|art by Patrick Weck|
While hellbenders in the wild are much more difficult to find than a quality rural noir--though still a rare beast--we aim to help out the cause. HELLBENDERS will review books new and old, stories that got missed by the major book review venues or were otherwise overlooked as untimely and/or unappreciated. We'll take a look at the past, watch out for the future, and poke through the rocks and silt in search of the good stuff, the rare stuff, the HELLBENDERS.
Reviewed by Gonzalo Baeza
Given the number of new titles released each week and the little to no promotion most new books get these days, especially when they are not issued by a big publisher, it is no wonder that a remarkable novel like Jordan Farmer’s The Pallbearer has not gotten the attention it deserves. A darkly poetic rural noir set in the dying coal town of Lynch, West Virginia, this first novel may appear to tread familiar territory explored by writers like Breece D’J Pancake and Ron Rash, but it does so with its own mix of lyrical and propulsive prose and an unorthodox cast of compelling characters.
The pallbearer in question is Jason Felts, who used to work in his family’s mortuary in downtown Lynch. He still lives in an apartment above the old family business but it’s not just physical proximity to the funeral home that cements his ties to death and tragedy: Felts is a counsellor at the violent Shelby Youth Correctional Facility –known as “The Shell”– where many of Lynch’s and the region’s young men end up as coal prospects dwindle, businesses close, and opioids abound.
As seen through Felts’ eyes, “There was no opportunity left in the hills. With the mines shutting down there wouldn’t be much left of Lynch in ten years anyway. Just empty storefronts and the few families left behind without jobs, becoming more isolated as the economy collapsed. Jason guessed everyone would pull up stakes eventually or be forced into the regression of a frontier barter system and poaching.”
Counsellors have a hard time getting through to the troubled inmates, including one minor called Malcolm, whose constant outbursts of rage maintain the staff on edge, ready to restrain him as they wait for the boy to be transferred to a more adequate psychiatric facility in Ohio. Work is even more difficult for Felts considering he is a dwarf and his appearance is derided by both inmates and prison guards.
Two new arrivals to The Shell upend Felts’ life and unleash a series of ever more gruesome events. One is Huddles, the younger brother of local crime boss Ferris Gilbert. Huddles is incarcerated after a nocturnal drug run goes wrong and a state trooper confiscates Ziploc bags of pills and guns from his vehicle. The local sheriff, who is trying to get to Ferris, makes it clear to Huddles that he can either inform on his brother or he’ll make sure that the younger Gilbert remains detained until trial. He should then expect to be transferred to an even more violent jail where his family name carries no weight and he’ll be easy prey for the older inmates.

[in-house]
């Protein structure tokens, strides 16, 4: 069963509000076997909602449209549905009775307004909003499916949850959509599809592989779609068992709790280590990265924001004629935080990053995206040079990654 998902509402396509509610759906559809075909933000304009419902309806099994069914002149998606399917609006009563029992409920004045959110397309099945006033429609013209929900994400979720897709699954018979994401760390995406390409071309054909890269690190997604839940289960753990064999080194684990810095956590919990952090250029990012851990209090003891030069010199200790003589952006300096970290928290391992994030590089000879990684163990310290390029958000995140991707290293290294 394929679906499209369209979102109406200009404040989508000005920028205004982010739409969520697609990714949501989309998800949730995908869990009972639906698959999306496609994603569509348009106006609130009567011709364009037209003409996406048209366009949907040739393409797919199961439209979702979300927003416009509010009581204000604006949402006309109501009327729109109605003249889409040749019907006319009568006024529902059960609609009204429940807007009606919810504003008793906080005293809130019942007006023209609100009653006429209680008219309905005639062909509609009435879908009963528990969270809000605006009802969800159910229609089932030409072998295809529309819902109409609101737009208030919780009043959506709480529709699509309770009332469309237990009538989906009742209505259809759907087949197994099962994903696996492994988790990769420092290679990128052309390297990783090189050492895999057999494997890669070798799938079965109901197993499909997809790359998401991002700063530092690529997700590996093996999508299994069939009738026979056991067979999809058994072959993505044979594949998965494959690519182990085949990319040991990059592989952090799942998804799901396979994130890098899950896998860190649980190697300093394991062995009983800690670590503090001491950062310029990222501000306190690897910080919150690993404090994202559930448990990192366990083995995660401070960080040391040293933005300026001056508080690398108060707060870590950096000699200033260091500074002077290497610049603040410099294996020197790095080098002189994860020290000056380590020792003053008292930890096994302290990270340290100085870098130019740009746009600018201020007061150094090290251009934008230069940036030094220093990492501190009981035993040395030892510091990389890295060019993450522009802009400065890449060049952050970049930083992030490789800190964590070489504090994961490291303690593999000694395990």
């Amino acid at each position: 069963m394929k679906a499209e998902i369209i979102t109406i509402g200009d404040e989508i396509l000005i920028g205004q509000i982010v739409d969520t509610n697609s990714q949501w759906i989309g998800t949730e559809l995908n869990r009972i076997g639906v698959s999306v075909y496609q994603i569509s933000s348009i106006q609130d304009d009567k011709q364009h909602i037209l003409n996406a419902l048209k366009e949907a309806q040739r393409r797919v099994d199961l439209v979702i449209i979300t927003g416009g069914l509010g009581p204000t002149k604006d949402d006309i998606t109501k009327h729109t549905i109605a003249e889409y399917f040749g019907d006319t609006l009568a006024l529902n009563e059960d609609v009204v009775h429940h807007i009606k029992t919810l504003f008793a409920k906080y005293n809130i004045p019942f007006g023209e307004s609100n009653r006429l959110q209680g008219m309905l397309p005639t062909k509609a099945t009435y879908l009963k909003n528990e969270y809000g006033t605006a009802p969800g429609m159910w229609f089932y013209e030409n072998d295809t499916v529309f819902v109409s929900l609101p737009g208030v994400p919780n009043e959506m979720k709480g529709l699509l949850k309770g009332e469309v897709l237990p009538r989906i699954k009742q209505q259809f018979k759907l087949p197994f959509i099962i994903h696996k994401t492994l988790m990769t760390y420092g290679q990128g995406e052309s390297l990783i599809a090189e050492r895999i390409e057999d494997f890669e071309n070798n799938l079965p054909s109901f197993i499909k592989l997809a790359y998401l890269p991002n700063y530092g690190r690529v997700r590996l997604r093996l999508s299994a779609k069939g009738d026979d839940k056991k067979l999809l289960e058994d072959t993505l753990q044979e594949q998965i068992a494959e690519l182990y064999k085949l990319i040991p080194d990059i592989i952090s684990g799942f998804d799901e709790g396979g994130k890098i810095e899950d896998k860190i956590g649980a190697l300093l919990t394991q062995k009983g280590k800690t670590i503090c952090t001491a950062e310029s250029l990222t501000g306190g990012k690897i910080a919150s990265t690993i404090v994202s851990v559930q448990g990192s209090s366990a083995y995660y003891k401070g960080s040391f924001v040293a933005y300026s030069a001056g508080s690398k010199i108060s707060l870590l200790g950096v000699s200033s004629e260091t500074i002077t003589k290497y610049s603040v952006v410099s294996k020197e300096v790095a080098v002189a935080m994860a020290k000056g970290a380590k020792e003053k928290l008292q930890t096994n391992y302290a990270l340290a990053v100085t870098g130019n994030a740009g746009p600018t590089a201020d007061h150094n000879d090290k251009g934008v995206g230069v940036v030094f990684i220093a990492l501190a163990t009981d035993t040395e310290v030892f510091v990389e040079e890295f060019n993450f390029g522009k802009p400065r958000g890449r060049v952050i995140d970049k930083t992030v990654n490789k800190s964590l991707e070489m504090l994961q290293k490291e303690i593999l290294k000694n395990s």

Huddles spends the days either meditating to mentally escape his surroundings or reading a novel he finds in The Shell’s library, Nathanael West’s The Day of the Locust. A recurring theme in West’s novel from the 1930s is the disappointment of those who live in the fringes of Hollywood, unable to accomplish their dreams, “the people who come to California to die” and whose eyes are “filled with hatred.” Huddles’ fascination with the book is likely explained by the despair he sees in his surroundings but also by the unfulfilled potential of his own life.
The other arrival is Terry Blankenship, a strung-out teenager who is arrested for breaking into one of Lynch’s many dilapidated houses to steal pills. He lives in a rundown hunting cabin with his boyfriend after being kicked out of his home by his homophobic father. Blankenship also owes money to Ferris Gilbert who, seizing upon the young man’s despair, offered him an out: kill the sheriff and all debts will be forgiven.
Both Terry and Huddles look at Ferris with suspicion. Huddles cannot imagine a relationship that is not transactional and in his particularly laconic and defensive way he questions the counsellor’s offer of help: “You know, everyone I’ve talked to, they want to carve their slice.”
Terry is even more mistrustful, being marginalized in Lynch both because of his addiction and his sexuality: “Terry didn’t confide in anyone, (…) but as much as he wanted free of these secrets, he understood burdens were a way of life and no venting, whether to holy idols or equally broken men could lift them from your back. Why this universal need for communion anyway? Seeking solace in another only created a false hope that you’d be understood. People pretended because it was too hard to admit we’re each trapped in our own shell, using imprecise words to try to express something unsayable.”
A counsellor whose appearance has made him an outcast, an addict who hides too many secrets, a reluctant member of a crime family who feels the need to prove his toughness both to the inmates and to his brother. Their respective baggage enhances their outsider nature but never in a truculent manner. Farmer is a skilled writer who carefully builds each character so that their struggles –and their pain– feel real and more than a collection of misfortunes and arbitrary psychological traits. All three of them fight to survive under the shadow of the looming, almost feral presence of Ferris Gilbert, but also amid a ravaged landscape with its striated mountains stripped of their last ounce of coal.
Gonzalo Baeza is a writer born in Texas, raised in Chile, and currently living in Shepherdstown, West Virginia. His books have been published in the U.S., Spain and Chile, and his fiction has appeared in Boulevard, Goliad, Estados Hispanos de América, Tintas, and The Texas Review, among others.